Do You Know This Face?
The Columbian newspaper in northwest Washington wrote that plenty of people have a right to be upset with Storro, including "Vancouver's African-Americans, who are troubled that Storro described the woman who supposedly attacked her as black. For weeks the Vancouver news paper had included Storro's description of her alleged attacker as a "black woman," as did scores of other news organizations, including this one.
Again, as with so many others society bought her story, hook, line and sinker and of course the criminal this woman dreamed up was black.
In 1994, Susan Smith, a 23-year-old white woman, drowned her two young sons by driving her car into John D. Long Lake in Union, S.C. For over a week, she claimed a black man had hijacked her car, and she went on national television to beg the unidentified black man -- who did not exist -- to return her children unharmed. This is yet another cautionary tale for journalists, for law enforcement people, for judges and prosecutors, for people in the medical field who take care of victims. All of us can learn some important lessons about rushing to judgment even when the evidence "appears" to be overwhelming.
Years before, in 1989, Charles Stuart, who was again white, claimed a black man had shot and killed his pregnant wife, Carol, during an armed robbery in the Boston neighborhood of Mission Hill. Stuart was severely wounded as well. Months later, it was discovered that Stuart was the killer, but not before police shook down and interrogated nearly every black man in Mission Hill and had arrested William Bennett, a black man, in connection with the crime. Bennett was later cleared, but the case inflamed already tense racial relations in Boston. Stuart committed suicide in 1990.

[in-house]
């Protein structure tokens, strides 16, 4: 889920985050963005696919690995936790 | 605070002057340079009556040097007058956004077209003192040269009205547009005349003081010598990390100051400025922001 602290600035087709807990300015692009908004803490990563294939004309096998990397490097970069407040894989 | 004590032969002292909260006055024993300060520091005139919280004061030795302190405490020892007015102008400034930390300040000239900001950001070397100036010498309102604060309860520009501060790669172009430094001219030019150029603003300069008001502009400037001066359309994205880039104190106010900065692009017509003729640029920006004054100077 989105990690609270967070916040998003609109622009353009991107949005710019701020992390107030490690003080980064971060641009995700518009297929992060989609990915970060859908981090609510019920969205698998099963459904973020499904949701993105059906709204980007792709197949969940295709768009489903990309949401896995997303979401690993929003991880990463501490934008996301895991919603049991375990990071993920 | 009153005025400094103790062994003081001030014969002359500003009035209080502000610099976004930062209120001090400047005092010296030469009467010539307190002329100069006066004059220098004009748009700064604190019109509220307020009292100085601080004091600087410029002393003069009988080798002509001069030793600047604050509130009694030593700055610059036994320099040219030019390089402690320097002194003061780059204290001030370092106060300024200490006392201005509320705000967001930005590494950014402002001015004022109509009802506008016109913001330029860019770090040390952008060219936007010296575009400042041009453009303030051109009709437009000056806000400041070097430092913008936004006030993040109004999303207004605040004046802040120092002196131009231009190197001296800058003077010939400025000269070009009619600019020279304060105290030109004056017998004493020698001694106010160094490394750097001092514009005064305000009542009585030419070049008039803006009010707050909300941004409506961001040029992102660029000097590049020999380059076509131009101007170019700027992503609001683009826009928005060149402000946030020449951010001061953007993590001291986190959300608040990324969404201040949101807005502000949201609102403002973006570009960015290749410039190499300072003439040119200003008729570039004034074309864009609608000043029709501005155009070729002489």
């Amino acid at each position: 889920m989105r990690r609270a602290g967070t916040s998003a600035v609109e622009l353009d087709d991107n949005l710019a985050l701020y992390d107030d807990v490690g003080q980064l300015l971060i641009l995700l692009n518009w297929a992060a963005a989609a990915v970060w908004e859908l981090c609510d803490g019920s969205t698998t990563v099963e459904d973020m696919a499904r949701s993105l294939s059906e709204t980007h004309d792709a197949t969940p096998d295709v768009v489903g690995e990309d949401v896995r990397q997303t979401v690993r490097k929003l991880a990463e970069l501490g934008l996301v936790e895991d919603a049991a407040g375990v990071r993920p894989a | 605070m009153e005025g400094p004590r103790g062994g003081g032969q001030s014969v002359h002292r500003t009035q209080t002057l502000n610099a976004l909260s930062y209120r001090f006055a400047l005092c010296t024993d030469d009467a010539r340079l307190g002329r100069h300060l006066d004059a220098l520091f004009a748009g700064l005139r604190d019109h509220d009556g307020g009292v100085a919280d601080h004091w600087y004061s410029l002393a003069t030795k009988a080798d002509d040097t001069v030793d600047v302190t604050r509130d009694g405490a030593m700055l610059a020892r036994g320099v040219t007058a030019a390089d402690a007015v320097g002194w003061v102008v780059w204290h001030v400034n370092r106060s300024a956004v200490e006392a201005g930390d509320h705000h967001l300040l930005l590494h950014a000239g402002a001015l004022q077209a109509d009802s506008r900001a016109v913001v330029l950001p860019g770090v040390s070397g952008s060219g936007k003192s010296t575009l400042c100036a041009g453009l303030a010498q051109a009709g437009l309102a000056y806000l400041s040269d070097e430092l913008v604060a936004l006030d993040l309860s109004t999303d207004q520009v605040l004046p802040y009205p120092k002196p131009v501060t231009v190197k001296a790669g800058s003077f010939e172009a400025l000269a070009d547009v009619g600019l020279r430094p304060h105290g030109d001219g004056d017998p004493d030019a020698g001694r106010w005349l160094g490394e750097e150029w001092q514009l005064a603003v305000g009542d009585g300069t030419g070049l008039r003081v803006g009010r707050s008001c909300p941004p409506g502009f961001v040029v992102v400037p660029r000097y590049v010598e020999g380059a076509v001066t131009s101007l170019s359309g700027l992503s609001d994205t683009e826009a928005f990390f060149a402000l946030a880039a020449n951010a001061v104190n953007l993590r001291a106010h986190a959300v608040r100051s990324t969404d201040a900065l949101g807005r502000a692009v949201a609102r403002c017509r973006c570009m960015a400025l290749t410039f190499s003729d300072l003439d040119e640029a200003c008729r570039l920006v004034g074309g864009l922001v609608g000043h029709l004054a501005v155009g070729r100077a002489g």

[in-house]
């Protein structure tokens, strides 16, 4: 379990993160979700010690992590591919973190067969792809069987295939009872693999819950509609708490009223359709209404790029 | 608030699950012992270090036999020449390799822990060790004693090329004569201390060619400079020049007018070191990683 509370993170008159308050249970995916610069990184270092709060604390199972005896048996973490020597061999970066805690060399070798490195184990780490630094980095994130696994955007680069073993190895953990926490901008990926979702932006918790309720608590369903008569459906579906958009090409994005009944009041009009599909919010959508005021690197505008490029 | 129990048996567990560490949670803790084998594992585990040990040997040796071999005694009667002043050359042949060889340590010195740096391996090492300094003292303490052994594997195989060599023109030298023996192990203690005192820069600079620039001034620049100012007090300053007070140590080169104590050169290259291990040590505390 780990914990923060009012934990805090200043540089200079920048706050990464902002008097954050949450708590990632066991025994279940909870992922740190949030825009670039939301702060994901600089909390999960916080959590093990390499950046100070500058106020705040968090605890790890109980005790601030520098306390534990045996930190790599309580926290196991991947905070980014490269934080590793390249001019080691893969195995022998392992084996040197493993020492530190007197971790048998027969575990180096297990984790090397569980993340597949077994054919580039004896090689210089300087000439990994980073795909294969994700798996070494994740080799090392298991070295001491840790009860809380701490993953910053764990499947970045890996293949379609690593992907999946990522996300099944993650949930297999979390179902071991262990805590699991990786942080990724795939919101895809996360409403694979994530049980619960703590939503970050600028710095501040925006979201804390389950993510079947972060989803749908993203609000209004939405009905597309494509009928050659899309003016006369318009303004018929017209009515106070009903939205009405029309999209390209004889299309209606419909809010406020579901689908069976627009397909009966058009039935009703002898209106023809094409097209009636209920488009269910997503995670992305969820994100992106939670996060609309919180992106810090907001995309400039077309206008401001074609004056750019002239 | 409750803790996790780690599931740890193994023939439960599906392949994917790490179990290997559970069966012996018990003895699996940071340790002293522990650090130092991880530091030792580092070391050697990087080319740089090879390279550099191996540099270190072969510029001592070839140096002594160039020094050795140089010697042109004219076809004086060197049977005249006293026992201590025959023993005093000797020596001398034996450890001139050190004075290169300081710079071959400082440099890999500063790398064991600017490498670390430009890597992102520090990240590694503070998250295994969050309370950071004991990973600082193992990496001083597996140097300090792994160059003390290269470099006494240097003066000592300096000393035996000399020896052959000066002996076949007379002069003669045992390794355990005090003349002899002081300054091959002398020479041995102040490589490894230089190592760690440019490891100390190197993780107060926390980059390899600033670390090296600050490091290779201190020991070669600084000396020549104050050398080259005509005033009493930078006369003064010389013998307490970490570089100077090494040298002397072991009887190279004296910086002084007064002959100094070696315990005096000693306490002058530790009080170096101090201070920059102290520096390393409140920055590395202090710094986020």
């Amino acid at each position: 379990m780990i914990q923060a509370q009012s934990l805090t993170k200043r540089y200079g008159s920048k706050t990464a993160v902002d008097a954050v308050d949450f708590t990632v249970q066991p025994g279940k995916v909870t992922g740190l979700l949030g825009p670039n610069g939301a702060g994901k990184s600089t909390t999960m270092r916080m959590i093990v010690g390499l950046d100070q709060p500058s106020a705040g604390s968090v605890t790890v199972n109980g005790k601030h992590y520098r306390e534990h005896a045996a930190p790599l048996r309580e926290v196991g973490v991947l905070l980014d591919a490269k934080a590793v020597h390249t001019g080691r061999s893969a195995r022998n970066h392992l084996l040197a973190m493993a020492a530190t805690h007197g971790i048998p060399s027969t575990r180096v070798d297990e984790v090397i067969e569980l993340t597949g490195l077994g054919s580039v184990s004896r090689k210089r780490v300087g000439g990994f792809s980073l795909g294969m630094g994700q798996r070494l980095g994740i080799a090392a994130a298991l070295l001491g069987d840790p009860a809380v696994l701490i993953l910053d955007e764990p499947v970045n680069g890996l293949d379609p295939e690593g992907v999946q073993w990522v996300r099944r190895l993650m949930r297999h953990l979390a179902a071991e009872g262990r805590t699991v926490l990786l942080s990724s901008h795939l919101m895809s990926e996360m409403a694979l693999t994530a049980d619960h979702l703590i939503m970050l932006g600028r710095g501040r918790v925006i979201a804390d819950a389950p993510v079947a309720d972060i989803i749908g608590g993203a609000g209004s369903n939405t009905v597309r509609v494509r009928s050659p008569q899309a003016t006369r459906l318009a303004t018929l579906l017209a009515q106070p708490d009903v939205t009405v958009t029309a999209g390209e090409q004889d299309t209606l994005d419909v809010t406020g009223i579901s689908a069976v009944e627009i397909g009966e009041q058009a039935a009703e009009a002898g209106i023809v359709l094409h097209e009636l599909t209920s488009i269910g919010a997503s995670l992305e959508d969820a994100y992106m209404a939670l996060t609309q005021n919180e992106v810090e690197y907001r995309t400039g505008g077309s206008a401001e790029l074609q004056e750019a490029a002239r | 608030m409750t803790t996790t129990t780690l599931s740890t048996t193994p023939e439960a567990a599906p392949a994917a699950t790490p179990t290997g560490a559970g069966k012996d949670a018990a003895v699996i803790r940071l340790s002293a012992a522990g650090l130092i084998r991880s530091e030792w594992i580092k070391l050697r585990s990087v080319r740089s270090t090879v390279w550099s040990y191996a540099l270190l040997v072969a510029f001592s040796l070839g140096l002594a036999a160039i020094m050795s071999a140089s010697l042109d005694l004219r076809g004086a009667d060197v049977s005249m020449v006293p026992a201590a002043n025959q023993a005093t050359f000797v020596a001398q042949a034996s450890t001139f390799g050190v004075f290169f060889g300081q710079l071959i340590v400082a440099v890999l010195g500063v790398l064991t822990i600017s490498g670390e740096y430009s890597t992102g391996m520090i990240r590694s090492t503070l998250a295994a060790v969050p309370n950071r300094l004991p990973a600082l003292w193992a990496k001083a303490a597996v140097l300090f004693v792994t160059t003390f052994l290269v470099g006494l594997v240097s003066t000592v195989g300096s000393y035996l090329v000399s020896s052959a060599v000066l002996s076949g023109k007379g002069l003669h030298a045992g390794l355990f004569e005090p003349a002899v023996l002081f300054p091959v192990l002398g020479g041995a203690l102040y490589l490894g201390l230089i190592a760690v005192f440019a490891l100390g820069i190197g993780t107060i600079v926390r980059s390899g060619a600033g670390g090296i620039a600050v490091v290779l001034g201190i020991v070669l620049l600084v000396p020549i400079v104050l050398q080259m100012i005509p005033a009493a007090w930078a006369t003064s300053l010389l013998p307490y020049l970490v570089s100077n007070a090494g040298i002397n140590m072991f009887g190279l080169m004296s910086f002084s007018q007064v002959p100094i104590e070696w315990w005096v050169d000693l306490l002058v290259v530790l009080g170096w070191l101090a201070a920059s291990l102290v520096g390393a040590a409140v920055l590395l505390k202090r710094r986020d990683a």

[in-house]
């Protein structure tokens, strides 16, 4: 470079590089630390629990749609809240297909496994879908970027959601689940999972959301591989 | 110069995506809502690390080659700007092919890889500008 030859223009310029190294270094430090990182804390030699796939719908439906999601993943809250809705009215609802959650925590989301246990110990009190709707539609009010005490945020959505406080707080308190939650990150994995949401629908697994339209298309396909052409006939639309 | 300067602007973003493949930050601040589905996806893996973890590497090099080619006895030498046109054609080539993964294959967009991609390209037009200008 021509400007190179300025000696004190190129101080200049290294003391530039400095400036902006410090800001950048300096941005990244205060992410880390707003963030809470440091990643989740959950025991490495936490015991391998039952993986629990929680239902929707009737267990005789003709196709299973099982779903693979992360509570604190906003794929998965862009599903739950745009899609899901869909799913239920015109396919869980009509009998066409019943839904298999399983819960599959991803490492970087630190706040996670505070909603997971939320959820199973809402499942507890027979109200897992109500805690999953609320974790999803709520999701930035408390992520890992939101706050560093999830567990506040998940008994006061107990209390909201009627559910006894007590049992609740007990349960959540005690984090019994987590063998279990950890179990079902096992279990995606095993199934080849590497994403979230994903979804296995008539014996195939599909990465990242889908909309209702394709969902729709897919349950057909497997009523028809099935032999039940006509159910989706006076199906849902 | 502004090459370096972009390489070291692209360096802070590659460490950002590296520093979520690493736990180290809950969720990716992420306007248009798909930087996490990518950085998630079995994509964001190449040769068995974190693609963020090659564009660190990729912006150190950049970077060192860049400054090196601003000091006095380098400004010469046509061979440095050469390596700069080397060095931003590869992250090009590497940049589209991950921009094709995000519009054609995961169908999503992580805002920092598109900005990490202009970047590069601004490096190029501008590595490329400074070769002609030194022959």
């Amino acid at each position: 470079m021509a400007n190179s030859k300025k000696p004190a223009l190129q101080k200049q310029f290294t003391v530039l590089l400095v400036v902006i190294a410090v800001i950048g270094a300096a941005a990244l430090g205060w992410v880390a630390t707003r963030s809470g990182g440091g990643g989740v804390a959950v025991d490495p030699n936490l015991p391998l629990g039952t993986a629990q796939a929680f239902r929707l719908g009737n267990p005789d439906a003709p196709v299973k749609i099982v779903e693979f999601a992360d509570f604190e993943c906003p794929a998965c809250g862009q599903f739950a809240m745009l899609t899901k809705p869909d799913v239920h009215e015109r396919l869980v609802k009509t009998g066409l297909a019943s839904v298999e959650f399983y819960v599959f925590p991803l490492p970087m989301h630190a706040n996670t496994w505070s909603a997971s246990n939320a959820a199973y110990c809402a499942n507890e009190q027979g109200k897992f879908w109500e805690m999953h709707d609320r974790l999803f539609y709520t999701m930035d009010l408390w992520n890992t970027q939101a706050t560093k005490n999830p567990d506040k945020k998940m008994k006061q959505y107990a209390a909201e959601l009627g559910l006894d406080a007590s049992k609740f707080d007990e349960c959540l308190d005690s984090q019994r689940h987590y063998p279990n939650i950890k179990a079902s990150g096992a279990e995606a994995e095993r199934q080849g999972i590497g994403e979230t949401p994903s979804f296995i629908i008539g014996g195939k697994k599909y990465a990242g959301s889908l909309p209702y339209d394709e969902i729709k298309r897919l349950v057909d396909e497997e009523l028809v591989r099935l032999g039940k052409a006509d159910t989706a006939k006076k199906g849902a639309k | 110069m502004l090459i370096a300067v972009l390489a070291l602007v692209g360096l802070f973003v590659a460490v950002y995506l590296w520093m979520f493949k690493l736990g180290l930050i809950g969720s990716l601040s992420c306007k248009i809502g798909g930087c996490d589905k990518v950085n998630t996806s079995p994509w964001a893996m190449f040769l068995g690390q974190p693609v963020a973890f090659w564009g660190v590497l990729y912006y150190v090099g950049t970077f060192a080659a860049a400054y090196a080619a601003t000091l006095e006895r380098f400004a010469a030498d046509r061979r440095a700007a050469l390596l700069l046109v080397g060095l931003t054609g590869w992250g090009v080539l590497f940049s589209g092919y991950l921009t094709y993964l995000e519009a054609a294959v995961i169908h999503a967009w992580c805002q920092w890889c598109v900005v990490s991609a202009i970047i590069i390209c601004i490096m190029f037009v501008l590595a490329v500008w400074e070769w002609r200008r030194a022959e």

I'm not sure what the answer is because when people have terrible things happen to them, we generally believe them but it's incredibly frustrating that often times when something bad happens on the news to a white person blacks say "yeah right" and others say "you see!"
On NBC's "Today" show this morning, Schuman said Storro is "very remorseful" but could face criminal charges for lying about the incident to the police and for prompting an "incredibly expensive" investigation that "wasted a lot of valuable resources."
Really? Community Service again huh? I certainly hope not.